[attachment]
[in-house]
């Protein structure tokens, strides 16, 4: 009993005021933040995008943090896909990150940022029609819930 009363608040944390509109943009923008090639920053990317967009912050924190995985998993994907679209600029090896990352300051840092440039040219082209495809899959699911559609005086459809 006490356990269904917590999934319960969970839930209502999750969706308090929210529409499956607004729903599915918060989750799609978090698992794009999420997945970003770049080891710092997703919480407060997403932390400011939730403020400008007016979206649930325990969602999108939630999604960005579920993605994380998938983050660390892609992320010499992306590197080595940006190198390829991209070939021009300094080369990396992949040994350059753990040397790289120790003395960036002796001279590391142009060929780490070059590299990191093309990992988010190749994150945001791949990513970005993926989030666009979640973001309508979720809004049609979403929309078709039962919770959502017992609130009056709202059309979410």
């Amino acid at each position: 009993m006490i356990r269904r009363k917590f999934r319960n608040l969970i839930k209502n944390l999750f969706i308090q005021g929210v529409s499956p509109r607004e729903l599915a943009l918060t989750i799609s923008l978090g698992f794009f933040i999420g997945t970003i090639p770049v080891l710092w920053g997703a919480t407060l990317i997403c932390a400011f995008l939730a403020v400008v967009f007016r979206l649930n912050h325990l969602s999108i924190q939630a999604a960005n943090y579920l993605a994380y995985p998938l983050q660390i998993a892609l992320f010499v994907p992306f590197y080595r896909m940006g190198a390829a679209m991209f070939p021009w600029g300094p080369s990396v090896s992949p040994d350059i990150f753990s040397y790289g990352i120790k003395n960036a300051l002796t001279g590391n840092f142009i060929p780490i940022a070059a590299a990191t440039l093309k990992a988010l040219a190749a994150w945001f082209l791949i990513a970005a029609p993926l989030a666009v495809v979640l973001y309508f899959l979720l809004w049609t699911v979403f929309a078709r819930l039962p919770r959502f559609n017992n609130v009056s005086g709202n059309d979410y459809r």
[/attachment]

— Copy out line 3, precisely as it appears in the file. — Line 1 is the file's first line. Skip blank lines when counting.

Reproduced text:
């Amino acid at each position: 009993m006490i356990r269904r009363k917590f999934r319960n608040l969970i839930k209502n944390l999750f969706i308090q005021g929210v529409s499956p509109r607004e729903l599915a943009l918060t989750i799609s923008l978090g698992f794009f933040i999420g997945t970003i090639p770049v080891l710092w920053g997703a919480t407060l990317i997403c932390a400011f995008l939730a403020v400008v967009f007016r979206l649930n912050h325990l969602s999108i924190q939630a999604a960005n943090y579920l993605a994380y995985p998938l983050q660390i998993a892609l992320f010499v994907p992306f590197y080595r896909m940006g190198a390829a679209m991209f070939p021009w600029g300094p080369s990396v090896s992949p040994d350059i990150f753990s040397y790289g990352i120790k003395n960036a300051l002796t001279g590391n840092f142009i060929p780490i940022a070059a590299a990191t440039l093309k990992a988010l040219a190749a994150w945001f082209l791949i990513a970005a029609p993926l989030a666009v495809v979640l973001y309508f899959l979720l809004w049609t699911v979403f929309a078709r819930l039962p919770r959502f559609n017992n609130v009056s005086g709202n059309d979410y459809r």